Peters, joined by auto industry and labor leaders in Detroit, touts chip legislation
Detroit — U.S. Sen. Gary Peters on Monday took a Senate subcommittee hearing about the automotive sector to the Motor City to tout legislation that would support domestic semiconductor chip manufacturing.
The Bloomfield Township Democrat, chairman of a Senate subcommittee on surface transportation, maritime, freight and ports, convened a field hearing on automotive innovation and semiconductor chips at the Detroit Regional Chamber's downtown headquarters.
There, Peters called for passage of legislation that includes $52 billion in chip funding, with $2 billion set aside for legacy chips used in autos — a provision written by Peters and Sen. Debbie Stabenow, a Lansing Democrat.
Peters and witnesses who testified during the hearing emphasized the growing importance of semiconductor chips — an ongoing global shortage of which has hampered auto production for more than a year — in modern cars, trucks and SUVs. Today's vehicles feature thousands of chips that support functions ranging from braking to power steering to heated seats. And electric, digitally-connected and under-development autonomous vehicles require an even greater number of the components.
Peters cast domestic chip production as crucial not only to combating climate change, but to U.S. competitiveness and national security. Today, the U.S. produces only about 12% of the world's chip supplies, down from roughly 37% decades ago. Most of the world's semiconductor production is based in Asia.
“In terms of electrification, novel semiconductor technologies promise to reduce charging times, extend range and enhance performance for electric vehicles, among other benefits," he said. "And not only will electric vehicles help save our planet by combating climate change, they will also reduce our dependence on foreign energy sources and protect Americans from unpredictable gas prices."
To prepare for a future defined by electric and autonomous vehicles, he argued, the U.S. must shore up its supply chains by bolstering domestic production of chips and other vital goods — an imperative he said has been brought into focus by the supply-chain disruptions the U.S. has experienced during the coronavirus pandemic.
"Our supply chains are efficient, but they are not resilient," said Peters. "Much of this is due to the fact that we're too reliant on overseas production."
Steve Dawes, director of United Auto Workers' Region 1D, in his testimony advocating for passage of the legislation explained the vital function that semiconductor chips serve in vehicle assembly.
"Electronics control your brakes, steering, your fuel management, your radio, your lights, your cameras, your heated seats, your heated steering wheel, your speedometer, to number just a few," he said. "Many of these functions were historically operated with cables, shafts, mechanical methods. Now each of these functions are controlled by a dedicated module. Each of these modules contains chips.”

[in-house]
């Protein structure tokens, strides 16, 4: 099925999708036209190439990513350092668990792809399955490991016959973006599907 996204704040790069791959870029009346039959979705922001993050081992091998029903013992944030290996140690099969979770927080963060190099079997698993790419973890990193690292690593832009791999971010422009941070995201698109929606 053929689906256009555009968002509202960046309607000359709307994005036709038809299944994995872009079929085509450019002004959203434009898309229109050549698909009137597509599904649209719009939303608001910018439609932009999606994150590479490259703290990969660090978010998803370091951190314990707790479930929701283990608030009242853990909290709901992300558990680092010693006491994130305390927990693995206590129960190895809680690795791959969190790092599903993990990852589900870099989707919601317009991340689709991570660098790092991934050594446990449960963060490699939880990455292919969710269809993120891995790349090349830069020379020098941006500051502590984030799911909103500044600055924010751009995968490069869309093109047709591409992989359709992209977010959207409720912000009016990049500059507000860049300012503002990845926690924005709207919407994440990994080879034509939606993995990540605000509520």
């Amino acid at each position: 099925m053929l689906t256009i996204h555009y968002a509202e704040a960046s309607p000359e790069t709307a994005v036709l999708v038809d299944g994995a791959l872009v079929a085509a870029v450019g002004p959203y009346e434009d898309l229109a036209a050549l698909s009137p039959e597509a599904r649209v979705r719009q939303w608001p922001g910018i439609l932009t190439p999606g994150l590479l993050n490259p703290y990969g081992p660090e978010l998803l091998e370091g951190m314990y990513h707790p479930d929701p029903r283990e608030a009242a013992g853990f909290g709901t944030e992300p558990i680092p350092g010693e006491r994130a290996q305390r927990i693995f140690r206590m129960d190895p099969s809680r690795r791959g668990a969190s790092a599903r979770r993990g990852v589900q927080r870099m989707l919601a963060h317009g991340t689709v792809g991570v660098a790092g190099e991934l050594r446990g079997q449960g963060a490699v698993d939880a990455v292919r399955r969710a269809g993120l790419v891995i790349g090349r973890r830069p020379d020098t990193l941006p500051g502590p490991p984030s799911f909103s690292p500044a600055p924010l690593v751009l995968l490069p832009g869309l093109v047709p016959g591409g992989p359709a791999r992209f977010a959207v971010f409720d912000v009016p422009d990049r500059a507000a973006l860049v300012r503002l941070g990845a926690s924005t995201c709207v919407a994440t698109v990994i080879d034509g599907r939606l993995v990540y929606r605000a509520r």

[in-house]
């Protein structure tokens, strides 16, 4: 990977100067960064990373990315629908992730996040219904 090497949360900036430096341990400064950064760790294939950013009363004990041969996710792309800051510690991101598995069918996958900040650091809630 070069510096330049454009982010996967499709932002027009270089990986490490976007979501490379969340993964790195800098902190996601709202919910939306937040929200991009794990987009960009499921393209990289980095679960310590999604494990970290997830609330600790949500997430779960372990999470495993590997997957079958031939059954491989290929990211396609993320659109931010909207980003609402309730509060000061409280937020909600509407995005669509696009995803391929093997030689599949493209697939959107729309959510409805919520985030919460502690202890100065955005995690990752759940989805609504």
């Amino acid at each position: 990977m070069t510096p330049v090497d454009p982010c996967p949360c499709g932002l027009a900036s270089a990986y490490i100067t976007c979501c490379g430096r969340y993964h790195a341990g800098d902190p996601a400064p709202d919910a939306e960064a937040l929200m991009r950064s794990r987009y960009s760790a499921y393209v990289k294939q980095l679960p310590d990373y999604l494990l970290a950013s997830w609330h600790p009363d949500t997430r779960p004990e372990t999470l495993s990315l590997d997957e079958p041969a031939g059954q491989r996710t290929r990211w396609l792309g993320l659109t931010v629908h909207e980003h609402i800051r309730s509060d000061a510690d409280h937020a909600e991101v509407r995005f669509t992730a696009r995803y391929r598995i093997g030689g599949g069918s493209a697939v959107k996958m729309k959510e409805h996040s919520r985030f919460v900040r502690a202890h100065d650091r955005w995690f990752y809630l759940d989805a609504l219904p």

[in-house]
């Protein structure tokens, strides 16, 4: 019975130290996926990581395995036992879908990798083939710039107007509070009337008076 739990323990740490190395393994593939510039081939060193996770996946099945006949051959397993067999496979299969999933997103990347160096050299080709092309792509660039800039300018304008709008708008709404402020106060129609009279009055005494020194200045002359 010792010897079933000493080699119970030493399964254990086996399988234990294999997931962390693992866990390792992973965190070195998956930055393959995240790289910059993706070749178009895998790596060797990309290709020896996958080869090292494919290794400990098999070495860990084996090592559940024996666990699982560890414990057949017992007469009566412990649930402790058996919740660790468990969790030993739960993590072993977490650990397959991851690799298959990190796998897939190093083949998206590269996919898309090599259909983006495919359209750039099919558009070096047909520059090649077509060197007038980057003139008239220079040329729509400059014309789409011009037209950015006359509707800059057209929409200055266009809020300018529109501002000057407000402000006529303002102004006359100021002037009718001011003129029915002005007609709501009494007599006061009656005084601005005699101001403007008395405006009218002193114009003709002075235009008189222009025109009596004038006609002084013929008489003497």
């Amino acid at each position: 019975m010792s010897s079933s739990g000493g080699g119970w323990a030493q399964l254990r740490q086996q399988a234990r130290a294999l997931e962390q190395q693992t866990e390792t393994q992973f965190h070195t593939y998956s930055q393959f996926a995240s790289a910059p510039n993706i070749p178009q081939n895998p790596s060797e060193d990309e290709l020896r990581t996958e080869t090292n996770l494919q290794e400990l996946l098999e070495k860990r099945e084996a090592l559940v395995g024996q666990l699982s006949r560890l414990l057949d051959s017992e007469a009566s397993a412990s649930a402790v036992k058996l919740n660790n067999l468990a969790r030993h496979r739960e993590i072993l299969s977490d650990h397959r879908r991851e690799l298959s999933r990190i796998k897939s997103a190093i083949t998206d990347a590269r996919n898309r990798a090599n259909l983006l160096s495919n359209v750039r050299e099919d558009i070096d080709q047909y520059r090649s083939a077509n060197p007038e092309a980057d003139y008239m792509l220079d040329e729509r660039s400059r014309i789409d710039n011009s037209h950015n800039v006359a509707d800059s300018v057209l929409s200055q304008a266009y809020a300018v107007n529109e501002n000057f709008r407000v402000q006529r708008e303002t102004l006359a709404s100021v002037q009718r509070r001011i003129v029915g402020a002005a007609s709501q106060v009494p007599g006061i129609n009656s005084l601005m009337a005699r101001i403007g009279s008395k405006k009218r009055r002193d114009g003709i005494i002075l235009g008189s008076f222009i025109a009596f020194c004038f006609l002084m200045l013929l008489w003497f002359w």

Meanwhile, Garrick Francis, vice president of federal affairs for the Alliance for Automotive Innovation, which represents automakers in the U.S., echoed support for the legislation, casting it in terms of U.S. competitiveness as the automotive industry undergoes one of its most significant transformations in history.
"Government policies, investments and programs must be modernized and transformed to reflect changes in the global marketplace and gaps in the supply chain," he said. "Expanding and securing critical supply chains while developing new ones is a key factor in whether the U.S. will remain a leader in automotive innovation."
Jay Rathert, senior director of strategic partnerships for KLA Corp., which supplies the semiconductor industry and recently opened a second headquarters in Ann Arbor, testified that "a talented and creative workforce, a fair and hospitable business environment, and an ongoing commitment to an investment in R&D" are primary factors guiding the semiconductor industry.
"KLA’s business is worldwide, but we support efforts to increase competition in the chip industry and to restore advanced manufacturing and foundry production in America," Rathert said in advocating for passage of the CHIPS Act.
Glenn Stevens, executive director of MICHAuto, testified that investment in domestic chip production would support the creation not only of manufacturing jobs, but high-tech jobs — a prospect that will require a "sophisticated talent strategy" in Michigan and across the country.
“These bipartisan pieces of legislation are our chance to secure America and Michigan’s position as a dominant leader in automotive and mobility manufacturing and innovation for the future," he said. "We shouldn’t pass this opportunity up.”
Peters noted that both the Senate and House now have passed separate bills that would fund the CHIPS Act and said he hopes to see the Senate version approved "within the next few days," he told The Detroit News, at which point the process to meld the Senate and House versions would begin.
“I think we’ll find a path forward," he said. "Folks understand how important it is to get this passed, so I’m confident that we’re going to get to the final product. And I’m very confident we’re going to be focused on the legacy chips that are absolutely essential for the auto industry, that we’re going to be able to get it done soon.”
Vermont Sen. Bernie Sanders, an independent, recently called the $52 billion in funding represents "corporate welfare to the profitable micro-chip industry."
But Peters told The News Monday that he sees it as a national security issue: “We know this a global economy and that other countries invest in this production, because they believe that it is essential for their economic security. We have to do the same thing in the United States."